It’s a new order for those involved in building schools after the coalition’s savage cutbacks. But the changes should bring opportunities for smaller contractors

Contractors and education service providers are slowly coming to terms with the full implications of the coalition government’s planned shake-up of the education sector in England and Wales.

In contrast to the termination of the Building Schools for the Future (BSF) programme (which aimed to rebuild or renew nearly every secondary school in England), the government has made clear its commitment to academies, with a massive expansion of the previous programme. An Academies Bill is expected to become law by August, which will make it easier for schools to set up as academies, and will allow those rated as “outstanding” to be fast-tracked.

Michael Gove, the education secretary, has written to every school in the country to invite them to break away from local authority control and take up academy status. In a recent speech Mr Gove confirmed that more than 1,772 schools had enquired about becoming an academy, including 870 outstanding schools. This is dramatic and rapid change. Only 200 academies were approved by the previous government through a programme that had been running for 10 years.

Alongside existing schools’ conversion to academies is the government’s commitment to free schools - set up and run by parent groups, teachers, charities, trusts or voluntary groups without local authority control. By mid June, there had been more than 700 expressions of interest in setting up free schools. The government’s aim is to open the first wave in autumn 2011.

All of these new academies and free schools will be legal entities separate from local authorities and expected to stand on their own two feet. They will have greater control over their own finances and have direct responsibility for land, buildings and people and thus will be able to appoint contractors directly to carry out construction and maintenance.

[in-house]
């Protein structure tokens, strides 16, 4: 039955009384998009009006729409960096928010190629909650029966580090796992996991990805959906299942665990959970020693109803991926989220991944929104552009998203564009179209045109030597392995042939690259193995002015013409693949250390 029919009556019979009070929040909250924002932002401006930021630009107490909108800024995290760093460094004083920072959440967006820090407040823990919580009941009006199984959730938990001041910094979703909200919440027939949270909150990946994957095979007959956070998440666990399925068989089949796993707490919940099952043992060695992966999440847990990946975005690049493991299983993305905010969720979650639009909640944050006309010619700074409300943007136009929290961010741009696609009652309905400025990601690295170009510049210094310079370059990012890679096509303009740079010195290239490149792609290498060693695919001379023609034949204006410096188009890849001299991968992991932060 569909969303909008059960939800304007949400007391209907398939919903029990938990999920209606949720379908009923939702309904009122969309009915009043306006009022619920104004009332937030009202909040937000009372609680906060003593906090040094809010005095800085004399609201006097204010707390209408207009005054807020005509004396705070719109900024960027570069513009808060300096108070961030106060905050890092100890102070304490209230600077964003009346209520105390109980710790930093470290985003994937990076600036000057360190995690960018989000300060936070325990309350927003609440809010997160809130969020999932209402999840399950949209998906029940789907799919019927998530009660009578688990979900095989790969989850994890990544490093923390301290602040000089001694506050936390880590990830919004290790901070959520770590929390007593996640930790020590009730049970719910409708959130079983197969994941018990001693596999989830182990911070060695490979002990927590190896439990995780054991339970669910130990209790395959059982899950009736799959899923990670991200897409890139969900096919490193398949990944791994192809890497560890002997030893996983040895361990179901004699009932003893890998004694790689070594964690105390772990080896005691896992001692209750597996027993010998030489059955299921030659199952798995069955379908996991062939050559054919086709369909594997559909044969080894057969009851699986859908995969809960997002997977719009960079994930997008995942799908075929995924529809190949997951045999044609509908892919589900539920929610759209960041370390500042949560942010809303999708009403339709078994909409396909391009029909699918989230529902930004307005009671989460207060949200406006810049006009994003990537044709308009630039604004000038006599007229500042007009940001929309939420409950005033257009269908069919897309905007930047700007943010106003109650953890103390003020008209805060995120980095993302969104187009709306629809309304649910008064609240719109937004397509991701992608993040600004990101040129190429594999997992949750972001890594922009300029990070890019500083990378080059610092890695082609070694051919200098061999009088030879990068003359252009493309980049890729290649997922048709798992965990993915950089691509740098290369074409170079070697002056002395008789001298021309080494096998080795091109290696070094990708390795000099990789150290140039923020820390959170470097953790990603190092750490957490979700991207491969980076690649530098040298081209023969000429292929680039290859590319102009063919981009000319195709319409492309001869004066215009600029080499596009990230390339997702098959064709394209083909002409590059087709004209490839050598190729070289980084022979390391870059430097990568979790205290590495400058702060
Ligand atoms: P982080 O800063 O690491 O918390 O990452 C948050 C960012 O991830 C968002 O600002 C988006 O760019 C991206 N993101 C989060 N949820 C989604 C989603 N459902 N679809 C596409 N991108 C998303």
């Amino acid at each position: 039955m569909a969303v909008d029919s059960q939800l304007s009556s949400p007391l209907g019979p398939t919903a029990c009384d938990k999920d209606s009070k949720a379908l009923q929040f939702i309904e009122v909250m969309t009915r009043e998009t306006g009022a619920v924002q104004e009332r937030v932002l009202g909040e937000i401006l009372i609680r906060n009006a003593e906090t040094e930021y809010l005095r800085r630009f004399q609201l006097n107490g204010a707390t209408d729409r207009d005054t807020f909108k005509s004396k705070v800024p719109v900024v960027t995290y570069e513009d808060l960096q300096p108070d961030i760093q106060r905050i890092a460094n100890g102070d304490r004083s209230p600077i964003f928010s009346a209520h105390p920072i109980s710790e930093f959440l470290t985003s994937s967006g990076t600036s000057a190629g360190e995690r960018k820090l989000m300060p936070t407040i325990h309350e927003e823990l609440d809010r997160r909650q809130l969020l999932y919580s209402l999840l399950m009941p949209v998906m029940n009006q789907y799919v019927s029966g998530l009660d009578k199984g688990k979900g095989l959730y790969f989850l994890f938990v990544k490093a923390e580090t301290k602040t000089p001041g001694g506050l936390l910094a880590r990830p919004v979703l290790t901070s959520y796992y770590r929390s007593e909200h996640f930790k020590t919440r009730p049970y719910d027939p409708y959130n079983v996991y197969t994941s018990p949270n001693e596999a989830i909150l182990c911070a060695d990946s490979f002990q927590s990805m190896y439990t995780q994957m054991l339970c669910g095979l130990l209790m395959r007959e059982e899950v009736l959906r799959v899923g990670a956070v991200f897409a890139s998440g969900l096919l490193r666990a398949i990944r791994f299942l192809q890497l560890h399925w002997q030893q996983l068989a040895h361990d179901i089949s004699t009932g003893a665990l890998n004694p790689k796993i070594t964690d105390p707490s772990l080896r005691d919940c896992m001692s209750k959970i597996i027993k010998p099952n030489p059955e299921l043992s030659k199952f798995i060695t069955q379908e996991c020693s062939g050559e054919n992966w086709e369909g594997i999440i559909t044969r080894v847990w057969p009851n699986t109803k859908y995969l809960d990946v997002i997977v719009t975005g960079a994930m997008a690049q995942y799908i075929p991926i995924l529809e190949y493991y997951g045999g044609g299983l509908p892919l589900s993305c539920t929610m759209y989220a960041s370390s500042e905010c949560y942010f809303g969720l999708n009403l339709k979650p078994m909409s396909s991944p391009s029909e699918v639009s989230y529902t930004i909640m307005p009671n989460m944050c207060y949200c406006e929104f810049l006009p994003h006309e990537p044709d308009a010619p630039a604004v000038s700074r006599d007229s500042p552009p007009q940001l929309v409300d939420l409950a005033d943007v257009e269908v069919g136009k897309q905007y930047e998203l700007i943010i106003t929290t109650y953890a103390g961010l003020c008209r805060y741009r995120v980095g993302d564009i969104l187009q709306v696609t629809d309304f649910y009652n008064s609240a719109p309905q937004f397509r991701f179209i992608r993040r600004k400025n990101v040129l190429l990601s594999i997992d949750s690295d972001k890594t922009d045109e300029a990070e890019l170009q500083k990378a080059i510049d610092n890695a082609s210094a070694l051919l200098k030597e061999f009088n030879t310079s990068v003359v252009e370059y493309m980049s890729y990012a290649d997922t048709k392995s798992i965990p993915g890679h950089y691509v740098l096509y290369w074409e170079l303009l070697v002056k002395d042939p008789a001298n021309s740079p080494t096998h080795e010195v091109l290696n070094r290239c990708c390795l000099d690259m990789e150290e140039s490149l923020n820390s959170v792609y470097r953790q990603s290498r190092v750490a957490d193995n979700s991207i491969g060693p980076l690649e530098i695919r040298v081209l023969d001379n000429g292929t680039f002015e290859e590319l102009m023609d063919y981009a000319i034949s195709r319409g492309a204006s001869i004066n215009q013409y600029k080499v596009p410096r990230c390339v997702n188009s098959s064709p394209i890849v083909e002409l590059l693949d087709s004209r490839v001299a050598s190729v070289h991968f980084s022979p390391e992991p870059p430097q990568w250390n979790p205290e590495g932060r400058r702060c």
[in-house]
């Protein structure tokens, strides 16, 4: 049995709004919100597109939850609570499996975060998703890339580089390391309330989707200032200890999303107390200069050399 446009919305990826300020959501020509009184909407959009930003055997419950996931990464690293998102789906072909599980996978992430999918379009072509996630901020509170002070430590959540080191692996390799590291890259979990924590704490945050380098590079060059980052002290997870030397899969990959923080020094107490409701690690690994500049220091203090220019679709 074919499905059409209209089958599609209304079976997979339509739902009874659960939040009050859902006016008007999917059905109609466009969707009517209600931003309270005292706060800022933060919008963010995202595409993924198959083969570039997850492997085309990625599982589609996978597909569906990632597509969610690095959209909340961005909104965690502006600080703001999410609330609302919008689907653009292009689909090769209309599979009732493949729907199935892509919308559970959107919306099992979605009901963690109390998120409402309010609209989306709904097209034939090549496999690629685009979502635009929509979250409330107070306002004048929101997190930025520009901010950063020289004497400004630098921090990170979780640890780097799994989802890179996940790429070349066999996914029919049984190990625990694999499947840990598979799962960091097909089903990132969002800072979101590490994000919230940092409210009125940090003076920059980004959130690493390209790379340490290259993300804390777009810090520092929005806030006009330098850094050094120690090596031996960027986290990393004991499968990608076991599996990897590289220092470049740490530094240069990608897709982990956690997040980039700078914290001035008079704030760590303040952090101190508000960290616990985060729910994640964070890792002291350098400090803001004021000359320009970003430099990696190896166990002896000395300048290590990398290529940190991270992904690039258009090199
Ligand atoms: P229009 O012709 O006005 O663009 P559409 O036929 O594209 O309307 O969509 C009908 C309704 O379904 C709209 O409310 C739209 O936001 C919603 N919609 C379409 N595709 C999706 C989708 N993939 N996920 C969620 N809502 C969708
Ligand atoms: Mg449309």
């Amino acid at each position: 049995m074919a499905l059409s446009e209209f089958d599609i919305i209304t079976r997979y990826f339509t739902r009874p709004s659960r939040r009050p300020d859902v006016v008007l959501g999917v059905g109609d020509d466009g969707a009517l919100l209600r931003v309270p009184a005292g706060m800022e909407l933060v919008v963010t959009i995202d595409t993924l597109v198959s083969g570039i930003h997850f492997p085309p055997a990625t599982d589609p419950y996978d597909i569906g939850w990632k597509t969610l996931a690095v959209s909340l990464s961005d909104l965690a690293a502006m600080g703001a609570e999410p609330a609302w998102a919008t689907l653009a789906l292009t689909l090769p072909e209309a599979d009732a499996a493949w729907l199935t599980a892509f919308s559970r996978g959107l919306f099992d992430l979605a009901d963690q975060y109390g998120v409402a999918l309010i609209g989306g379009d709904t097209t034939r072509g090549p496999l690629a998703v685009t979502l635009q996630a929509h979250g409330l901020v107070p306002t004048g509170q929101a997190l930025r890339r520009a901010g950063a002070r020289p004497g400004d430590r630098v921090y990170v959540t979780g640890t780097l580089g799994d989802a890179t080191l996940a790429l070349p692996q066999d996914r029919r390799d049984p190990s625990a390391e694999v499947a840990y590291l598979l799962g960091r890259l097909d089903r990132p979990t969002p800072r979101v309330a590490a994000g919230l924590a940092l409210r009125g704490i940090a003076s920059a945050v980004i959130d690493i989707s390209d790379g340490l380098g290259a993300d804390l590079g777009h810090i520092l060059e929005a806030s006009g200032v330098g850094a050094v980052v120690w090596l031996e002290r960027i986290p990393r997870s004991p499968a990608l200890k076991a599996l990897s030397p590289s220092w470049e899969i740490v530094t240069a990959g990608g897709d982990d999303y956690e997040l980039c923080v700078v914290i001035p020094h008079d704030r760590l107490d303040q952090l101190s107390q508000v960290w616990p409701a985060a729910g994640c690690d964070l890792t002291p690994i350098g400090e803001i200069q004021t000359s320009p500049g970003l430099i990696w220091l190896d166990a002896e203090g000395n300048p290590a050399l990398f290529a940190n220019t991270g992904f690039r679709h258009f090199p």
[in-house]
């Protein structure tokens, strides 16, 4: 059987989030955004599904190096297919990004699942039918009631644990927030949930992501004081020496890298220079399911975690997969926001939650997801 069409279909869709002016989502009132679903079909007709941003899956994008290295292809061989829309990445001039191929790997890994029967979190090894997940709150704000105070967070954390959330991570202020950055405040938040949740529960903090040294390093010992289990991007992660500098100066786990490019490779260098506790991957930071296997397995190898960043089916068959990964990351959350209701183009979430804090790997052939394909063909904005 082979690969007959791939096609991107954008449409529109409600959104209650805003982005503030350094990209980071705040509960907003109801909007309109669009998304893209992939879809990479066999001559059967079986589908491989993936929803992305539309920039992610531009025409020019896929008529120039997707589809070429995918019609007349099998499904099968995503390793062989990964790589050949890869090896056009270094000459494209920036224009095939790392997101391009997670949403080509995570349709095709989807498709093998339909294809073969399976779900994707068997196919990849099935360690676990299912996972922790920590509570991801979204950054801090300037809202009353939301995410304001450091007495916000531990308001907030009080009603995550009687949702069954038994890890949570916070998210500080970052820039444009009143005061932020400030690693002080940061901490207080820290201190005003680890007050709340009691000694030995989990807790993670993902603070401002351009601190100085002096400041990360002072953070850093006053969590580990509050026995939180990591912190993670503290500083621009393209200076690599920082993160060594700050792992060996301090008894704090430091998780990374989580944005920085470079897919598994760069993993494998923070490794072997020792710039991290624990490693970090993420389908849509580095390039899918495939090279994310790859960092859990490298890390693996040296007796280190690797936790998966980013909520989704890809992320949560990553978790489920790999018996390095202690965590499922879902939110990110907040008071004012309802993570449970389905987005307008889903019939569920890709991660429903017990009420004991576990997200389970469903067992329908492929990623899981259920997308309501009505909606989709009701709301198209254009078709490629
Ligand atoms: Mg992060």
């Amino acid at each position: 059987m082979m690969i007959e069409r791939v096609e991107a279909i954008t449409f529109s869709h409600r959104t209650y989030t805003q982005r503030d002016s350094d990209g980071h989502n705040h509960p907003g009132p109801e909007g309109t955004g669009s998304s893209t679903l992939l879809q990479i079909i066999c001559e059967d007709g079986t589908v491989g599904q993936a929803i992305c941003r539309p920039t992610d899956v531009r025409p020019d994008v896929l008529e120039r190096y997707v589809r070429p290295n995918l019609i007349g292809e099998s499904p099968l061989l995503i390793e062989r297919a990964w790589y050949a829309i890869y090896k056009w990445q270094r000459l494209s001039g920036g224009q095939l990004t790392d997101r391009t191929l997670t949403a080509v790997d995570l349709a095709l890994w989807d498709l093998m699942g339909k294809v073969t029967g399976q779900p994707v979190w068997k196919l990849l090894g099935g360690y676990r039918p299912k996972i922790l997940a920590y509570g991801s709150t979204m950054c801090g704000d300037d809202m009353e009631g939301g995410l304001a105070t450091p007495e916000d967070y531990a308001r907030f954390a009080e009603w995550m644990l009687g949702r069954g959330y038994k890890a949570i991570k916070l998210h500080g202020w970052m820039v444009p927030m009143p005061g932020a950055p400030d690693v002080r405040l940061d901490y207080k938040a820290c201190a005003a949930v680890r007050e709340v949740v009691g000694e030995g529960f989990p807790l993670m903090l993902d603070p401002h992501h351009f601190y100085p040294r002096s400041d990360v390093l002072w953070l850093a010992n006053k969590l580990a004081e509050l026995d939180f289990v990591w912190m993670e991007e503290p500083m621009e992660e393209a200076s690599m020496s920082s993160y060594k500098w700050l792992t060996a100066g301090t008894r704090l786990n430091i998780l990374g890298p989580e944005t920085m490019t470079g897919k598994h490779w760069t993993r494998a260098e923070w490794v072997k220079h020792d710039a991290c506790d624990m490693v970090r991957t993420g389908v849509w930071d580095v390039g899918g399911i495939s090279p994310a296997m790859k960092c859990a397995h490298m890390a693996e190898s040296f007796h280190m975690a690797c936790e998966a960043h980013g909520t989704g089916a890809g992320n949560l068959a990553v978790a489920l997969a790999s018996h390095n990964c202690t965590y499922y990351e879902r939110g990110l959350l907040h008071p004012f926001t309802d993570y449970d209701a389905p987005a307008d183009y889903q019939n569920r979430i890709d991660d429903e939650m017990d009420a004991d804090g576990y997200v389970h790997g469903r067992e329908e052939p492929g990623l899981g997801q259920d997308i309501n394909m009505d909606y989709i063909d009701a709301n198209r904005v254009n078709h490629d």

This dramatically changes the procurement landscape for contractors and will demand a more flexible and diverse range of approaches to securing business. Contractors will need to engage effectively with procurers, ranging from novice parent/teacher groups to local authorities to commercially driven private companies. This will affect everything in the relationship between procurer and contractor - from the way the details are agreed to the terms of the contract and the risks and liabilities that each party takes on. Local authorities are known quantities but the same cannot be said for some emerging new school providers.

Mr Gove confirmed that more than 1,772 schools had enquired about becoming an academy

Local authorities will be subject to procurement regulations and procedures as well as their own internal rules and guidelines. Commercial operators will be experienced in appointing contractors and will bring this experience, and their preferences, to the negotiating table. School governing bodies and parent/teacher groups are likely to be much less experienced, and will need to be treated differently. Contractors will need to take these considerations into account when bidding for work and should understand the environment they will be working in.

There are likely to be opportunities for contractors to offer economies of scale. For example, there may be a significant number of academies and free schools in a geographical area, and although each of these will be independent from each other they may come together to purchase works or services. Alternatively, a contractor appointed by a number of schools in the same area may be able to offer better rates to other local schools.

Another area that will need to be kept under review is the effect the academies programme will have on existing PFI/BSF schools. When these multi-school projects were set up, most of the schools involved were local authority-maintained and one contractor was appointed to provide all construction and maintenance. If any of these schools now becomes an academy, they may want the freedom to employ alternative contractors to work with the incumbent provider or even to break away entirely.

These changes should be viewed as a chance for many more players to get involved in a market that has previously, owing to the structure of government programmes such as the PFI and BSF, been dominated by the major building contractors who could afford the enormous costs of bidding for large-scale projects.

Matthew Wolton is director of TPP Law